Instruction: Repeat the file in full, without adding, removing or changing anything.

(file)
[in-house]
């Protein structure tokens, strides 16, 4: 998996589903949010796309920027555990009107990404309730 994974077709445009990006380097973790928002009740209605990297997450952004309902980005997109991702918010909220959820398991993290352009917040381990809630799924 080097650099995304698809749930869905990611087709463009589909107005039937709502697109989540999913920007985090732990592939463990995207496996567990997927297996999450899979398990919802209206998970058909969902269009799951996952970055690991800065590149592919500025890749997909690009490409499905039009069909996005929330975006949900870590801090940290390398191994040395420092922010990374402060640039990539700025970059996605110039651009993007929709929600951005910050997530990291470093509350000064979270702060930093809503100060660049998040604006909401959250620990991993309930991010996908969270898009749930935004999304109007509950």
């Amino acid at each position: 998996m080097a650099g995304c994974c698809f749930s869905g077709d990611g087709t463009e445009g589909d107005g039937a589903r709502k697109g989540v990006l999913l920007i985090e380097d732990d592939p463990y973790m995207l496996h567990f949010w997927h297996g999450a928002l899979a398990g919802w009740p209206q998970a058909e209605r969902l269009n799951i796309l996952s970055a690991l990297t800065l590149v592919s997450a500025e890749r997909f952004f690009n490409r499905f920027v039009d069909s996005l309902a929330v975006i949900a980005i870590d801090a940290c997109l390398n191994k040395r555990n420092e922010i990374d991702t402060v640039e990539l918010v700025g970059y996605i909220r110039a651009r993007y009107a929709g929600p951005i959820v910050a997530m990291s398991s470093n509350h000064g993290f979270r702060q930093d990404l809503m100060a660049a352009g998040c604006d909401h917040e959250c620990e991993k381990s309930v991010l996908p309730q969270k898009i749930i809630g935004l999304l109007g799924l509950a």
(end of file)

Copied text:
[in-house]
């Protein structure tokens, strides 16, 4: 998996589903949010796309920027555990009107990404309730 994974077709445009990006380097973790928002009740209605990297997450952004309902980005997109991702918010909220959820398991993290352009917040381990809630799924 080097650099995304698809749930869905990611087709463009589909107005039937709502697109989540999913920007985090732990592939463990995207496996567990997927297996999450899979398990919802209206998970058909969902269009799951996952970055690991800065590149592919500025890749997909690009490409499905039009069909996005929330975006949900870590801090940290390398191994040395420092922010990374402060640039990539700025970059996605110039651009993007929709929600951005910050997530990291470093509350000064979270702060930093809503100060660049998040604006909401959250620990991993309930991010996908969270898009749930935004999304109007509950």
């Amino acid at each position: 998996m080097a650099g995304c994974c698809f749930s869905g077709d990611g087709t463009e445009g589909d107005g039937a589903r709502k697109g989540v990006l999913l920007i985090e380097d732990d592939p463990y973790m995207l496996h567990f949010w997927h297996g999450a928002l899979a398990g919802w009740p209206q998970a058909e209605r969902l269009n799951i796309l996952s970055a690991l990297t800065l590149v592919s997450a500025e890749r997909f952004f690009n490409r499905f920027v039009d069909s996005l309902a929330v975006i949900a980005i870590d801090a940290c997109l390398n191994k040395r555990n420092e922010i990374d991702t402060v640039e990539l918010v700025g970059y996605i909220r110039a651009r993007y009107a929709g929600p951005i959820v910050a997530m990291s398991s470093n509350h000064g993290f979270r702060q930093d990404l809503m100060a660049a352009g998040c604006d909401h917040e959250c620990e991993k381990s309930v991010l996908p309730q969270k898009i749930i809630g935004l999304l109007g799924l509950a």